NEW ORLEANS – As the cameras gathered around offensive tackle Lane Johnson upon the Eagles' arrival at their New Orleans hotel, he characterized the team's mindset as it prepared for today's NFC Divisional Playoff Game against the Saints.
"I think we're motivated. I think we're in a good spot and we're ready to go play," Johnson said.
Of course, it's hard not to think back to November 18 and the 48-7 loss to New Orleans. The low point of the season became the rallying moment for a team that then won six of its last seven games to reach this point in the postseason.
"Yeah, especially after a long week of practice and film and getting that all done," Johnson said. "Looking back at all of our mistakes, we get a chance to make all the wrongs right. We're in a good spot."
How do the Eagles approach this one? It's been a productive week and an inspired one after the win in Chicago. The Eagles are on the road for a third straight week. How do they dig deep and find the energy to turn the tables on New Orleans?
"Just by being us," linebacker Nigel Bradham said.
The Eagles have to play a whale of a game on Sunday to win, and they know it. New Orleans deserves the respect of a postseason No. 1 seed. The Saints are 13-3. They average 37 points per game at home (discounting the final regular-season game, when the Saints rested many of their starters). The home-field advantage at the Mercedes-Benz Superdome is very real.
And yet, the Eagles are playing like the defending Super Bowl Champions they are. They are physical, they are prepared, and they are playing with urgency. The offense has been one of the best in the league in the last seven weeks. The defense is applying pressure up front, tackling very well throughout, and taking the football away (last week notwithstanding). The special teams are winning the field position battle.
You know the storylines from a week of gnashing teeth and discussing the X's and O's of this game. There are some more items to digest here …
- Rookie cornerback Avonte Maddox had some tough moments in Chicago as the Bears set him up for double moves by the wide receivers and made big plays in the passing game. The teaching lesson for Maddox? "Better eyes, definitely," he said. "The double moves are going to come and you just have to have better eyes. Once I have my eyes right, I'm going play the exact way that I play. I'm going to compete." Will there be more coming on Sunday? "I know they're coming," he said. "Copycat league. I know they're coming. And they already ran a lot of double moves before that."
- Anyone who thinks the Eagles can lay back and play coverage against the Saints is mistaken. But then again, do you blitz quarterback Drew Brees and take your chances against a quarterback who knows what's coming? "They're as good now as they were then," safety Malcolm Jenkins said, referring to November 18 when New Orleans had its way offensively. "They create matchups. They have versatility. There's a lot to prepare for. We have a solid plan. We have to make plays and compete and win one-on-one matchups. They're a good team."
- The screen game could be part of the Eagles' offensive attack in this one, and Saints head coach Sean Payton is aware of the dangers, especially if running back Darren Sproles gets his hands on the football. "He has real good awareness and I think Darren has got incredibly good instincts on setting up some of these screens and Philly does a great job of giving you five, six, seven different looks on screens," Payton said Friday after practice. "Quite honestly, we haven't been as good this year as we have in other years in that area, but a lot of it depends on the opponent you're playing. But I think it's part of what they do and they do a great job of kind of giving you a direction here and then coming back over there. Obviously, you need to have good eyes and really spend time on the formation, the depth of the back, all those things that might give you some indicators. But Darren and even the tight end (Dallas Goedert) got involved last week. It's something they do well."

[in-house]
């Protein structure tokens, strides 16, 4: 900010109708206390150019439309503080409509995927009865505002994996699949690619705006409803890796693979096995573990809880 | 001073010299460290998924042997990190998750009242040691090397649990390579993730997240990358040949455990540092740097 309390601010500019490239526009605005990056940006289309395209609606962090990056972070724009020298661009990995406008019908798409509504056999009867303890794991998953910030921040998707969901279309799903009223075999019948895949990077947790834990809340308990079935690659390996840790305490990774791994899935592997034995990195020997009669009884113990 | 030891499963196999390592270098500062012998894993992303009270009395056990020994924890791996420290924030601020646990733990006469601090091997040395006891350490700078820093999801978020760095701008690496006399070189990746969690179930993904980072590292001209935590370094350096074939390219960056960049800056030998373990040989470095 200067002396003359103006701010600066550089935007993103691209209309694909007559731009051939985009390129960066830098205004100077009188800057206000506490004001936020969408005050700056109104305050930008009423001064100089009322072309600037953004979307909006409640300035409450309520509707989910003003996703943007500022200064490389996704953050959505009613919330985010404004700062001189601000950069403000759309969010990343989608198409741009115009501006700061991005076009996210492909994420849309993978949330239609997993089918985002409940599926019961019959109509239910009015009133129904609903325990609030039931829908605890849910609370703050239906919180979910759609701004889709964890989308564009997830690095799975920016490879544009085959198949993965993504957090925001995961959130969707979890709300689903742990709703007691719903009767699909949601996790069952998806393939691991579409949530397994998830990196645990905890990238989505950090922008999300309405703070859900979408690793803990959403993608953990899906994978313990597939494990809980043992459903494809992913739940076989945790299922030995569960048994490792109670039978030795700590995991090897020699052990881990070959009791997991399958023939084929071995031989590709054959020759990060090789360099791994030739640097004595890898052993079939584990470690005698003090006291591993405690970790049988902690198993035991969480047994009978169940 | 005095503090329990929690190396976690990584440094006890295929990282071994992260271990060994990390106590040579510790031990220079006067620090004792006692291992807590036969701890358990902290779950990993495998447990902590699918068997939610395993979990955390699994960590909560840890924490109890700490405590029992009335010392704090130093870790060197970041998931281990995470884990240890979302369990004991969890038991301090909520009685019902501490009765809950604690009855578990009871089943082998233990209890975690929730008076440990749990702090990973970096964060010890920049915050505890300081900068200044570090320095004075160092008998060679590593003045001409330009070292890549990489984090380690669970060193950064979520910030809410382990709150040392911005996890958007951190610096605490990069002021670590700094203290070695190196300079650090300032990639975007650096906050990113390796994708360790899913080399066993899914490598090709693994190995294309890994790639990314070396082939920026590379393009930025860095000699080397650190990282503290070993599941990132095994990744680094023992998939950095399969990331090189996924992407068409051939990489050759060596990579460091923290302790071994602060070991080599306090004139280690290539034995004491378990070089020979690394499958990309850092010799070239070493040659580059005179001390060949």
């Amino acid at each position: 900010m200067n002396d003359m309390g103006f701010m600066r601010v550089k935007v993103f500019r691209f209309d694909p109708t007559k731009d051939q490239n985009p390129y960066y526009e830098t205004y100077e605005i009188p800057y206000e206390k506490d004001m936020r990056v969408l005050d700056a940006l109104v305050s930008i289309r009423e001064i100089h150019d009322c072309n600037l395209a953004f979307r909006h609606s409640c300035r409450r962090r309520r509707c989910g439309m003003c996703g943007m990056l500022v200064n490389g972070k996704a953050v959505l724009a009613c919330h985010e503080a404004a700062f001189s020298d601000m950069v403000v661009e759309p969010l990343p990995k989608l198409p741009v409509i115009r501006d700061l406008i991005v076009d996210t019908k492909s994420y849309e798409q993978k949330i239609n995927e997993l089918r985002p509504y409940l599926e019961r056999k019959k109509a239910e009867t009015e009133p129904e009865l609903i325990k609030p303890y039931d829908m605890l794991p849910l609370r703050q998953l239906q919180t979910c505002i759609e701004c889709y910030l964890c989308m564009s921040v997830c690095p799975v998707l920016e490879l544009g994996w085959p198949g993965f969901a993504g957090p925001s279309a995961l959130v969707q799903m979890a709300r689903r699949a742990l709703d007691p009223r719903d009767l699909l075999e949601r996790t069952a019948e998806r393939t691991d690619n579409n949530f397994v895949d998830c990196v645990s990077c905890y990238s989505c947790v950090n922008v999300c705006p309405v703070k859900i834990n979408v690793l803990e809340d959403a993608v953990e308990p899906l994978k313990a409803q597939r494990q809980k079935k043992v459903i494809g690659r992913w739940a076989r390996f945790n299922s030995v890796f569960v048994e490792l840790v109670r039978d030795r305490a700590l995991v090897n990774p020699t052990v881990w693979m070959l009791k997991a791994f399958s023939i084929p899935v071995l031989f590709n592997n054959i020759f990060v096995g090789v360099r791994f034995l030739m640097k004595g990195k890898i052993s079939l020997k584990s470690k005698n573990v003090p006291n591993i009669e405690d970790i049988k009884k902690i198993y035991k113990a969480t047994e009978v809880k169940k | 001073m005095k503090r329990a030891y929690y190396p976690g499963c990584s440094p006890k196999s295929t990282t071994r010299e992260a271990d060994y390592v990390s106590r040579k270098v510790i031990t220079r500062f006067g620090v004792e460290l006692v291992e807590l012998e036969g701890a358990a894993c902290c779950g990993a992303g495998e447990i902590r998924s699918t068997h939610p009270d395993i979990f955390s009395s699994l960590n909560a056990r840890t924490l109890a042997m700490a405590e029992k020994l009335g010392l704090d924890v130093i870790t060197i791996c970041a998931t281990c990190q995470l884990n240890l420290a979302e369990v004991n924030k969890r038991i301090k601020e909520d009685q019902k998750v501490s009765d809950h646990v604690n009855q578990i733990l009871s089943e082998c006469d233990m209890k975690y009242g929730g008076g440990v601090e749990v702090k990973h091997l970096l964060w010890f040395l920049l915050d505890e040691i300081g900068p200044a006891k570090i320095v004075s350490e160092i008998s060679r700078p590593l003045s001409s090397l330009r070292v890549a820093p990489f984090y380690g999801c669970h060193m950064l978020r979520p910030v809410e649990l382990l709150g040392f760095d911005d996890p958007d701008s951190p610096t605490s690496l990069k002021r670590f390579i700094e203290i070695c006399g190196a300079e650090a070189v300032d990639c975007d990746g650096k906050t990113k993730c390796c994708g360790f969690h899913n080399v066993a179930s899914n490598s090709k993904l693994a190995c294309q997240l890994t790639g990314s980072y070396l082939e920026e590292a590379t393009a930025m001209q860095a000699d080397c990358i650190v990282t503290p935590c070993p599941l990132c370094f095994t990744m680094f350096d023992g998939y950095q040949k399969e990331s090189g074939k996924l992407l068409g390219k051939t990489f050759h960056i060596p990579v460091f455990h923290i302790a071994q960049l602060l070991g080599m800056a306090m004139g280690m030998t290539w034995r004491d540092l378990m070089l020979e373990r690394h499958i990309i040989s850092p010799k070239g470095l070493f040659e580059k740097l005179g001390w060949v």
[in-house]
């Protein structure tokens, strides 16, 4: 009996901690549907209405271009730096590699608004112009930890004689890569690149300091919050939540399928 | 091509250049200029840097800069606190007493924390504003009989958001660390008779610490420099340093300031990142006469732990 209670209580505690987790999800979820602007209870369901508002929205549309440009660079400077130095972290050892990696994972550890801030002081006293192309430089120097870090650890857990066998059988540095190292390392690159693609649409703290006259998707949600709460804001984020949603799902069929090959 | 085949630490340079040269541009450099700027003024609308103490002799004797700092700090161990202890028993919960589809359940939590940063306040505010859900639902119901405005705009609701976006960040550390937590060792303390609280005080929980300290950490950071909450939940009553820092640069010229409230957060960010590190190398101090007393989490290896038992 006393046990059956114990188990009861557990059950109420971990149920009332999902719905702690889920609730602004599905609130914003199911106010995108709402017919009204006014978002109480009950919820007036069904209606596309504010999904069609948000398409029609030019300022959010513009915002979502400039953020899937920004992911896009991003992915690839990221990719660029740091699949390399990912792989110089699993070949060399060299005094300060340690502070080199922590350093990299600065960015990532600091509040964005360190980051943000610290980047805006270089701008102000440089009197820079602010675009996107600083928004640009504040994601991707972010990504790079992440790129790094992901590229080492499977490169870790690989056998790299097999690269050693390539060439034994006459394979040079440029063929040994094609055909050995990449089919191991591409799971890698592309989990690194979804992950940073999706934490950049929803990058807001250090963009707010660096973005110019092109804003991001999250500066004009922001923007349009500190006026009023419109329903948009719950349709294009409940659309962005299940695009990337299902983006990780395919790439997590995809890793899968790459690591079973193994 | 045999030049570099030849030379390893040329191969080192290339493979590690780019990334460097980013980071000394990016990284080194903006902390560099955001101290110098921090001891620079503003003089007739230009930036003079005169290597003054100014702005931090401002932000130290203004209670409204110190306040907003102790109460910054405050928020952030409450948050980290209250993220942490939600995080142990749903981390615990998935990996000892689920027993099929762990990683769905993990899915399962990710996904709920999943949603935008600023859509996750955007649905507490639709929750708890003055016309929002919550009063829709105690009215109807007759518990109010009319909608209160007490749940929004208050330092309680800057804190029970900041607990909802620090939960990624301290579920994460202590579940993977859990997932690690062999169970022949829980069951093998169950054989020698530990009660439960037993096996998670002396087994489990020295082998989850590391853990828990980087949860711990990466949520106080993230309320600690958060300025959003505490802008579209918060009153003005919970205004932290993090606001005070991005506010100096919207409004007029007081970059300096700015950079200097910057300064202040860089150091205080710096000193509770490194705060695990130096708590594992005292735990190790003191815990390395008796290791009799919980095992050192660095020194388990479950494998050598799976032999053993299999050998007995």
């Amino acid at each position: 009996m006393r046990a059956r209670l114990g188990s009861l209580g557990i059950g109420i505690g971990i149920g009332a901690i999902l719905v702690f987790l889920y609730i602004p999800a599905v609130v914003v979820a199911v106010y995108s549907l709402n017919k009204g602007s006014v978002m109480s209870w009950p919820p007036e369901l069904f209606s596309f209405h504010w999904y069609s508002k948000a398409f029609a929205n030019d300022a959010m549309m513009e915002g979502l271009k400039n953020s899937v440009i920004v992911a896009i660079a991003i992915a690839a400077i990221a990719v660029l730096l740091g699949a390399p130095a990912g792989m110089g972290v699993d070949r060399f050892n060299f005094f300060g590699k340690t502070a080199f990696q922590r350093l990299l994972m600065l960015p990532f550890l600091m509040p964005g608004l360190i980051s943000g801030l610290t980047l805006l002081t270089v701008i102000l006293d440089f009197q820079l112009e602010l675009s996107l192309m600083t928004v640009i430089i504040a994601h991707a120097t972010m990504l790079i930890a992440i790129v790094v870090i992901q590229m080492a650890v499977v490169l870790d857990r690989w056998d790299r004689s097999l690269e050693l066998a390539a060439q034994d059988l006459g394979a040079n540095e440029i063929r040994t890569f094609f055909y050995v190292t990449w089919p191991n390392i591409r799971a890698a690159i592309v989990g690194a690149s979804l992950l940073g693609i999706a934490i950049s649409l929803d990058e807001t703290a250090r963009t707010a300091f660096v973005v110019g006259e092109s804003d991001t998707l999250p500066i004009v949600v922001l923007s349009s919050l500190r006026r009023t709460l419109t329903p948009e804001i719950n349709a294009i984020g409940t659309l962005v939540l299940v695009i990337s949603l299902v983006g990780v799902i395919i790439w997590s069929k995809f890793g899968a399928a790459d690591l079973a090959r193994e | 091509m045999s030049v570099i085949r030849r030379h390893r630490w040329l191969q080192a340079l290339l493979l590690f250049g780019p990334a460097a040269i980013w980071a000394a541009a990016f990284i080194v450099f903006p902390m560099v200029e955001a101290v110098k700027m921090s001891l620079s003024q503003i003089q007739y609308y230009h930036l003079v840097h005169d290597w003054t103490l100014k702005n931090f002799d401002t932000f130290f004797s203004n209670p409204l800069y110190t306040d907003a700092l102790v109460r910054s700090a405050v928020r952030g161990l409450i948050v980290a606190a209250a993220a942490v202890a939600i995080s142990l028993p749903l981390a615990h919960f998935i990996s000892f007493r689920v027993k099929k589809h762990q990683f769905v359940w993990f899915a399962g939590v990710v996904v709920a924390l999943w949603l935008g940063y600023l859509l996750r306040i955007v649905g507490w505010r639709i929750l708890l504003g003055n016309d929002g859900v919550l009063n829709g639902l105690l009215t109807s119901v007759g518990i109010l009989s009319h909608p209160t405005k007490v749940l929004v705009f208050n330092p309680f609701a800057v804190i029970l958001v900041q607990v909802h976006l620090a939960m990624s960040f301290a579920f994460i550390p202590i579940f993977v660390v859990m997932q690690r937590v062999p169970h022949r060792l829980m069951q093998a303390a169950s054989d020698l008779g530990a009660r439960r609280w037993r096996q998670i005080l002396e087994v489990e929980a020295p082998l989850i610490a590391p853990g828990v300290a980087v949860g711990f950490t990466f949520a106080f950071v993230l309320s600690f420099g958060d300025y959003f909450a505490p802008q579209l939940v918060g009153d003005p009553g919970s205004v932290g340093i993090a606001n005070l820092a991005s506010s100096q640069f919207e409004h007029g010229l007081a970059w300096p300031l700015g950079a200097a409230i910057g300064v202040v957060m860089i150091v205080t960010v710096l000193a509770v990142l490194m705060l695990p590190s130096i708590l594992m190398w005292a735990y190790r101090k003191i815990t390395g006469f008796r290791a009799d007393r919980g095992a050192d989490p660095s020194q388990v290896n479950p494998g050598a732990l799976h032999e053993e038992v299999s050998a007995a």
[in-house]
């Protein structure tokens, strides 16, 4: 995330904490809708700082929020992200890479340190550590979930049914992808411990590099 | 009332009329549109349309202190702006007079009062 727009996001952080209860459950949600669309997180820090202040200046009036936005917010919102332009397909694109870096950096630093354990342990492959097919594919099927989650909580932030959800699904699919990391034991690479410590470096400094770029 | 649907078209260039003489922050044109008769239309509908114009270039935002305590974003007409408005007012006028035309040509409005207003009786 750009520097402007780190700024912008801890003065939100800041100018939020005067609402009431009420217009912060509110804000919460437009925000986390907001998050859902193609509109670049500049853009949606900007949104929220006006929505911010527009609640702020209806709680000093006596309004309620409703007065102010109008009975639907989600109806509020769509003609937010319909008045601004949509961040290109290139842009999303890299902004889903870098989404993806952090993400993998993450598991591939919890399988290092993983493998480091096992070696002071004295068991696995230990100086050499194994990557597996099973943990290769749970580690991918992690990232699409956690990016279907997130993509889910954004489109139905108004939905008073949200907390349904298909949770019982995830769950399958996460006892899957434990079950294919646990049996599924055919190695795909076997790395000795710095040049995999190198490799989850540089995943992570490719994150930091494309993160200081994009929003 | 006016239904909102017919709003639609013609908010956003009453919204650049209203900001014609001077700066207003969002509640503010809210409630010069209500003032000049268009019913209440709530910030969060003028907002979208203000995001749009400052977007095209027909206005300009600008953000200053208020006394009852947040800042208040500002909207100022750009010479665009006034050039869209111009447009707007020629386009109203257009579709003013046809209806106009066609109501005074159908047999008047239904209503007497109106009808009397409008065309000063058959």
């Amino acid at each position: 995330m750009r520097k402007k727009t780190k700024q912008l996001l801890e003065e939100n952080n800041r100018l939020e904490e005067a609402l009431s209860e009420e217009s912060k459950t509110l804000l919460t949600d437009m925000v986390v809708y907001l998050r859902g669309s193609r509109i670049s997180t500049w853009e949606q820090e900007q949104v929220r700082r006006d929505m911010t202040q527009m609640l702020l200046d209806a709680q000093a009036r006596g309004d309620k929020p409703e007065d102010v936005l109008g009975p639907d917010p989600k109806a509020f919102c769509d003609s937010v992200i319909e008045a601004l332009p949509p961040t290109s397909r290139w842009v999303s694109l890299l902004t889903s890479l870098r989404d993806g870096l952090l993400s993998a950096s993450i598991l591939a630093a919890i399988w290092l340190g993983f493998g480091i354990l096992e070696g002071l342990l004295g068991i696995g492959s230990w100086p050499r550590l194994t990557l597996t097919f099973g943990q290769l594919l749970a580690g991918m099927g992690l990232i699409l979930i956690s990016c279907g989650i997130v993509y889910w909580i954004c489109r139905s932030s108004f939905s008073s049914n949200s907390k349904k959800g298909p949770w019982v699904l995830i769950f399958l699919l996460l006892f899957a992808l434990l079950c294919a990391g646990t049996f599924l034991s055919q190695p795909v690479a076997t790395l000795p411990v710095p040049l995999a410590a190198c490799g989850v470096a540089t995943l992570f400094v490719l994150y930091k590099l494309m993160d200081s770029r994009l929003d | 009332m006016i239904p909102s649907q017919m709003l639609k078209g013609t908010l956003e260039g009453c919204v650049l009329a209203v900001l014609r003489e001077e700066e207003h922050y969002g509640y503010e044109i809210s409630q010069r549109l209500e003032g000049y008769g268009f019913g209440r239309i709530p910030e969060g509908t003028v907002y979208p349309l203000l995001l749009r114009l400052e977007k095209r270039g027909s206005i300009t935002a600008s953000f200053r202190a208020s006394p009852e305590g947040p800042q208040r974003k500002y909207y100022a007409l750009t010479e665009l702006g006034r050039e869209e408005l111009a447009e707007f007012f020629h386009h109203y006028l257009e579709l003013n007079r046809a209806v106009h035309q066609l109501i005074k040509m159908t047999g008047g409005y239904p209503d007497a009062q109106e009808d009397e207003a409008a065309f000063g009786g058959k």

- A shoutout to Jenkins, by the way, for this excellence and his durability once again in 2018. Young players, I know, benefit from studying how Jenkins prepares himself every day for the grind of the season. Jenkins played 1,039 snaps, 100 percent of the defensive snaps in 2018, joining Denver safety Justin Simmons and Jacksonville linebacker Myles Jack as the only players to take part in 100 percent of their team's snaps during the season. Jenkins then played all 64 defensive snaps in the win over Chicago last week.
- Interesting to note that both wide receiver Mike Wallace (ankle) and cornerback Sidney Jones (hamstring) are listed as questionable for this game. It would be a bit surprising to see either in the lineup. The Eagles have a good rotation going at wide receiver and Wallace, if he were active, would need to play a part on special teams. Jones could provide some depth at cornerback, but the Eagles are pleased with the way Rasul Douglas and Maddox, along with Cre'Von LeBlanc at nickel, have played. Douglas is perhaps the most improved player on the team. He's tackled exceptionally well and has improved his technique in coverage.
- Keep an eye on left tackle Jason Peters, listed as questionable with a quadriceps injury. All expectations are that Peters will play, and he needs to stay on the field for 60 minutes. His ability to stay on the field last week against Chicago was important, and the Eagles need him today for all four quarters.